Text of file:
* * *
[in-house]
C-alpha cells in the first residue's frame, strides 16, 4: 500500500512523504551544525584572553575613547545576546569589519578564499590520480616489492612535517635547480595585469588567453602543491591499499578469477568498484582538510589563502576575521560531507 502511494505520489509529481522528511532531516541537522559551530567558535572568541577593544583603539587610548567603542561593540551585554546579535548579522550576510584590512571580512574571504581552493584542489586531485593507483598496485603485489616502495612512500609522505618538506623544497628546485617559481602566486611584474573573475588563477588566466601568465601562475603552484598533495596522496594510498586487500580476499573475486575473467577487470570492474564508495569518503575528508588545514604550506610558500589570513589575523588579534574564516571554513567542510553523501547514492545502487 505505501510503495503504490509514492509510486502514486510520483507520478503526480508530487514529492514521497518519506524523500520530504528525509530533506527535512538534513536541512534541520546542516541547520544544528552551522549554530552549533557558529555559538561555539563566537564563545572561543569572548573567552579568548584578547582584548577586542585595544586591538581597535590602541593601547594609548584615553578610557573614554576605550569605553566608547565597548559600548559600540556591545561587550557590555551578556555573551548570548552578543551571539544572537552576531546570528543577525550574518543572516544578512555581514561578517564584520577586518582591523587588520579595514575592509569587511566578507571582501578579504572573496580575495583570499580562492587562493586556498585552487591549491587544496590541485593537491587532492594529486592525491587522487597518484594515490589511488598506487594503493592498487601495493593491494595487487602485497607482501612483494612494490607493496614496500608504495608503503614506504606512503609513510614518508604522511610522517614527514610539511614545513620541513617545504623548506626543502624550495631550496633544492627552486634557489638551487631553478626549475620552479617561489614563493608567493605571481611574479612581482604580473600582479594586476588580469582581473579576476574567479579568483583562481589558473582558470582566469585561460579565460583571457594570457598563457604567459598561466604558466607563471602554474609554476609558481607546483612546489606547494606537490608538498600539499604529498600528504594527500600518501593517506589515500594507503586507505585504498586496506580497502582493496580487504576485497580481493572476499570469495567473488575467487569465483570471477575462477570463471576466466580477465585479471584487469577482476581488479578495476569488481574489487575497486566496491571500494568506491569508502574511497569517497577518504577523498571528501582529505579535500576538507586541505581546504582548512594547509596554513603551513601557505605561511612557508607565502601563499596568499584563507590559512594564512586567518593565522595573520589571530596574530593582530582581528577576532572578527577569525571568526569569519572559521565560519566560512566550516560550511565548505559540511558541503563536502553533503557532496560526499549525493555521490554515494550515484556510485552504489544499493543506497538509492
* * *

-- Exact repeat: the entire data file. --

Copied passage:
[in-house]
C-alpha cells in the first residue's frame, strides 16, 4: 500500500512523504551544525584572553575613547545576546569589519578564499590520480616489492612535517635547480595585469588567453602543491591499499578469477568498484582538510589563502576575521560531507 502511494505520489509529481522528511532531516541537522559551530567558535572568541577593544583603539587610548567603542561593540551585554546579535548579522550576510584590512571580512574571504581552493584542489586531485593507483598496485603485489616502495612512500609522505618538506623544497628546485617559481602566486611584474573573475588563477588566466601568465601562475603552484598533495596522496594510498586487500580476499573475486575473467577487470570492474564508495569518503575528508588545514604550506610558500589570513589575523588579534574564516571554513567542510553523501547514492545502487 505505501510503495503504490509514492509510486502514486510520483507520478503526480508530487514529492514521497518519506524523500520530504528525509530533506527535512538534513536541512534541520546542516541547520544544528552551522549554530552549533557558529555559538561555539563566537564563545572561543569572548573567552579568548584578547582584548577586542585595544586591538581597535590602541593601547594609548584615553578610557573614554576605550569605553566608547565597548559600548559600540556591545561587550557590555551578556555573551548570548552578543551571539544572537552576531546570528543577525550574518543572516544578512555581514561578517564584520577586518582591523587588520579595514575592509569587511566578507571582501578579504572573496580575495583570499580562492587562493586556498585552487591549491587544496590541485593537491587532492594529486592525491587522487597518484594515490589511488598506487594503493592498487601495493593491494595487487602485497607482501612483494612494490607493496614496500608504495608503503614506504606512503609513510614518508604522511610522517614527514610539511614545513620541513617545504623548506626543502624550495631550496633544492627552486634557489638551487631553478626549475620552479617561489614563493608567493605571481611574479612581482604580473600582479594586476588580469582581473579576476574567479579568483583562481589558473582558470582566469585561460579565460583571457594570457598563457604567459598561466604558466607563471602554474609554476609558481607546483612546489606547494606537490608538498600539499604529498600528504594527500600518501593517506589515500594507503586507505585504498586496506580497502582493496580487504576485497580481493572476499570469495567473488575467487569465483570471477575462477570463471576466466580477465585479471584487469577482476581488479578495476569488481574489487575497486566496491571500494568506491569508502574511497569517497577518504577523498571528501582529505579535500576538507586541505581546504582548512594547509596554513603551513601557505605561511612557508607565502601563499596568499584563507590559512594564512586567518593565522595573520589571530596574530593582530582581528577576532572578527577569525571568526569569519572559521565560519566560512566550516560550511565548505559540511558541503563536502553533503557532496560526499549525493555521490554515494550515484556510485552504489544499493543506497538509492